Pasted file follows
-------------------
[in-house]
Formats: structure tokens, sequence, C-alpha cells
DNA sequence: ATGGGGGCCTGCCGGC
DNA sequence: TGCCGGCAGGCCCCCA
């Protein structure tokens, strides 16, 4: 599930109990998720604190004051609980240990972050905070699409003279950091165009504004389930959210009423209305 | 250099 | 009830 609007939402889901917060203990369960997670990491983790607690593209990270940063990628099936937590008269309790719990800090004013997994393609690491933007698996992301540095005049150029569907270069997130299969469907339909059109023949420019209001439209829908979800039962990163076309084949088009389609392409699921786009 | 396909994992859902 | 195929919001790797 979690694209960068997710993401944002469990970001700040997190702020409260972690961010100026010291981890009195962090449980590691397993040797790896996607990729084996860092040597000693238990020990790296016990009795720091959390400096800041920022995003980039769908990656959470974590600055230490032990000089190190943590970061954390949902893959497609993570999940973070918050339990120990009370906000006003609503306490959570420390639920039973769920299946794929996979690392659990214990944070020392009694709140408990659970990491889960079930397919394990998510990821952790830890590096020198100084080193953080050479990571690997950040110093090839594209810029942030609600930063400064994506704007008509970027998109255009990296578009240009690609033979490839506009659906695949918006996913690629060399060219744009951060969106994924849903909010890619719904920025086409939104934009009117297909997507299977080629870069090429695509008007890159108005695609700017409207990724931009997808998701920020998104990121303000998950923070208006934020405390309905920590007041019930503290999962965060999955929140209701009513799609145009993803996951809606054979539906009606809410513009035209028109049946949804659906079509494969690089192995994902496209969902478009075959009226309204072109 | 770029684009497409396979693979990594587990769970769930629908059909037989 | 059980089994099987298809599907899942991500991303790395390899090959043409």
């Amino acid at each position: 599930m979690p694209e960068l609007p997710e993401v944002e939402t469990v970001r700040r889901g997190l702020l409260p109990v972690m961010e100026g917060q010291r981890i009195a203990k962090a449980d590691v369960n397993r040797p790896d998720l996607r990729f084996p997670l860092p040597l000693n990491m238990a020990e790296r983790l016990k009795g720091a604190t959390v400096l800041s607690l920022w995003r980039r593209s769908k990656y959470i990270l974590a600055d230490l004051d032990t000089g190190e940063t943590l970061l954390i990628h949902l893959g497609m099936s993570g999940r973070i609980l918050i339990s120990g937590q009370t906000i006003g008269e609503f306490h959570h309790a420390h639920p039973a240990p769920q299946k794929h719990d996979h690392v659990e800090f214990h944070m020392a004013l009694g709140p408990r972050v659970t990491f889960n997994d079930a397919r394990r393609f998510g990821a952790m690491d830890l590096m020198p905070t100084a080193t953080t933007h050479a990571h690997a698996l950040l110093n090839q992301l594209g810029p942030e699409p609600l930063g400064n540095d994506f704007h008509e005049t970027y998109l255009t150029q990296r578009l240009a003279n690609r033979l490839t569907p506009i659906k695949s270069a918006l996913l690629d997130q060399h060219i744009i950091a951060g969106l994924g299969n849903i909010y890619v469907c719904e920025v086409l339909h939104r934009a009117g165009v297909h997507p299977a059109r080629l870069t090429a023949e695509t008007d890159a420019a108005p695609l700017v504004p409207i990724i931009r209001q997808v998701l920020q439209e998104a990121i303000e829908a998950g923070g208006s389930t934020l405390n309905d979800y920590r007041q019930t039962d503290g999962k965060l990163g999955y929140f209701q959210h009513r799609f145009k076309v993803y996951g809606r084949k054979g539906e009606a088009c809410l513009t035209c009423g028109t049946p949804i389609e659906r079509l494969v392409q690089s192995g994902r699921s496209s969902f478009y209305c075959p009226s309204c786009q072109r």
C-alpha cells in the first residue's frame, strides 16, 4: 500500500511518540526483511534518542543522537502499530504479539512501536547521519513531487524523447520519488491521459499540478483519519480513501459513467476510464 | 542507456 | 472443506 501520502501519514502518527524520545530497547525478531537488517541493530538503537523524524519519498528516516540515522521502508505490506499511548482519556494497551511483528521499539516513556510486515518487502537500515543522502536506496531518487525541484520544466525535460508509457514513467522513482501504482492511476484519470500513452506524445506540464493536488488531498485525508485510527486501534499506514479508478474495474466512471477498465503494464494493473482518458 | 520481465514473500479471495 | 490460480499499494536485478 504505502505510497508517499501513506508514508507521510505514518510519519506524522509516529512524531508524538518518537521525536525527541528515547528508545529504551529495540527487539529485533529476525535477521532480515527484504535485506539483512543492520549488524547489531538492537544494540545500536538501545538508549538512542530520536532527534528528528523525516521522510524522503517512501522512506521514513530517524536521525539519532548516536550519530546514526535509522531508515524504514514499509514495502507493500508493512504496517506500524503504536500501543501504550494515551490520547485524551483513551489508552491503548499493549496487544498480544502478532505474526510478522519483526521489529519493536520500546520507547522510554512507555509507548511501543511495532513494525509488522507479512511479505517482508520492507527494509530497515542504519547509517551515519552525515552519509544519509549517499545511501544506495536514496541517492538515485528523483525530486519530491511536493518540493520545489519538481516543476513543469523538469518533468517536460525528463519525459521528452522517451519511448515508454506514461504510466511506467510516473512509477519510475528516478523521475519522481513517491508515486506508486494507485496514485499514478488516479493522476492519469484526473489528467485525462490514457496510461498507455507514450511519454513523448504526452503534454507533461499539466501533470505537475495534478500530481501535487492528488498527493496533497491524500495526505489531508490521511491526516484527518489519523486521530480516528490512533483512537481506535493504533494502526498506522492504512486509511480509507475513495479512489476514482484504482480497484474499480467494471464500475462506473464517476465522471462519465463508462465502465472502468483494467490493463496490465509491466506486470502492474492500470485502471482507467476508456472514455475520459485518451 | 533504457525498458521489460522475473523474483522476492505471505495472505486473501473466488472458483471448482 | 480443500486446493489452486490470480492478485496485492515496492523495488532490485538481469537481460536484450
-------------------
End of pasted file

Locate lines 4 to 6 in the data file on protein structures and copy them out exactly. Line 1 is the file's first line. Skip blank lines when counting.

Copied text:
DNA sequence: TGCCGGCAGGCCCCCA
């Protein structure tokens, strides 16, 4: 599930109990998720604190004051609980240990972050905070699409003279950091165009504004389930959210009423209305 | 250099 | 009830 609007939402889901917060203990369960997670990491983790607690593209990270940063990628099936937590008269309790719990800090004013997994393609690491933007698996992301540095005049150029569907270069997130299969469907339909059109023949420019209001439209829908979800039962990163076309084949088009389609392409699921786009 | 396909994992859902 | 195929919001790797 979690694209960068997710993401944002469990970001700040997190702020409260972690961010100026010291981890009195962090449980590691397993040797790896996607990729084996860092040597000693238990020990790296016990009795720091959390400096800041920022995003980039769908990656959470974590600055230490032990000089190190943590970061954390949902893959497609993570999940973070918050339990120990009370906000006003609503306490959570420390639920039973769920299946794929996979690392659990214990944070020392009694709140408990659970990491889960079930397919394990998510990821952790830890590096020198100084080193953080050479990571690997950040110093090839594209810029942030609600930063400064994506704007008509970027998109255009990296578009240009690609033979490839506009659906695949918006996913690629060399060219744009951060969106994924849903909010890619719904920025086409939104934009009117297909997507299977080629870069090429695509008007890159108005695609700017409207990724931009997808998701920020998104990121303000998950923070208006934020405390309905920590007041019930503290999962965060999955929140209701009513799609145009993803996951809606054979539906009606809410513009035209028109049946949804659906079509494969690089192995994902496209969902478009075959009226309204072109 | 770029684009497409396979693979990594587990769970769930629908059909037989 | 059980089994099987298809599907899942991500991303790395390899090959043409």
């Amino acid at each position: 599930m979690p694209e960068l609007p997710e993401v944002e939402t469990v970001r700040r889901g997190l702020l409260p109990v972690m961010e100026g917060q010291r981890i009195a203990k962090a449980d590691v369960n397993r040797p790896d998720l996607r990729f084996p997670l860092p040597l000693n990491m238990a020990e790296r983790l016990k009795g720091a604190t959390v400096l800041s607690l920022w995003r980039r593209s769908k990656y959470i990270l974590a600055d230490l004051d032990t000089g190190e940063t943590l970061l954390i990628h949902l893959g497609m099936s993570g999940r973070i609980l918050i339990s120990g937590q009370t906000i006003g008269e609503f306490h959570h309790a420390h639920p039973a240990p769920q299946k794929h719990d996979h690392v659990e800090f214990h944070m020392a004013l009694g709140p408990r972050v659970t990491f889960n997994d079930a397919r394990r393609f998510g990821a952790m690491d830890l590096m020198p905070t100084a080193t953080t933007h050479a990571h690997a698996l950040l110093n090839q992301l594209g810029p942030e699409p609600l930063g400064n540095d994506f704007h008509e005049t970027y998109l255009t150029q990296r578009l240009a003279n690609r033979l490839t569907p506009i659906k695949s270069a918006l996913l690629d997130q060399h060219i744009i950091a951060g969106l994924g299969n849903i909010y890619v469907c719904e920025v086409l339909h939104r934009a009117g165009v297909h997507p299977a059109r080629l870069t090429a023949e695509t008007d890159a420019a108005p695609l700017v504004p409207i990724i931009r209001q997808v998701l920020q439209e998104a990121i303000e829908a998950g923070g208006s389930t934020l405390n309905d979800y920590r007041q019930t039962d503290g999962k965060l990163g999955y929140f209701q959210h009513r799609f145009k076309v993803y996951g809606r084949k054979g539906e009606a088009c809410l513009t035209c009423g028109t049946p949804i389609e659906r079509l494969v392409q690089s192995g994902r699921s496209s969902f478009y209305c075959p009226s309204c786009q072109r």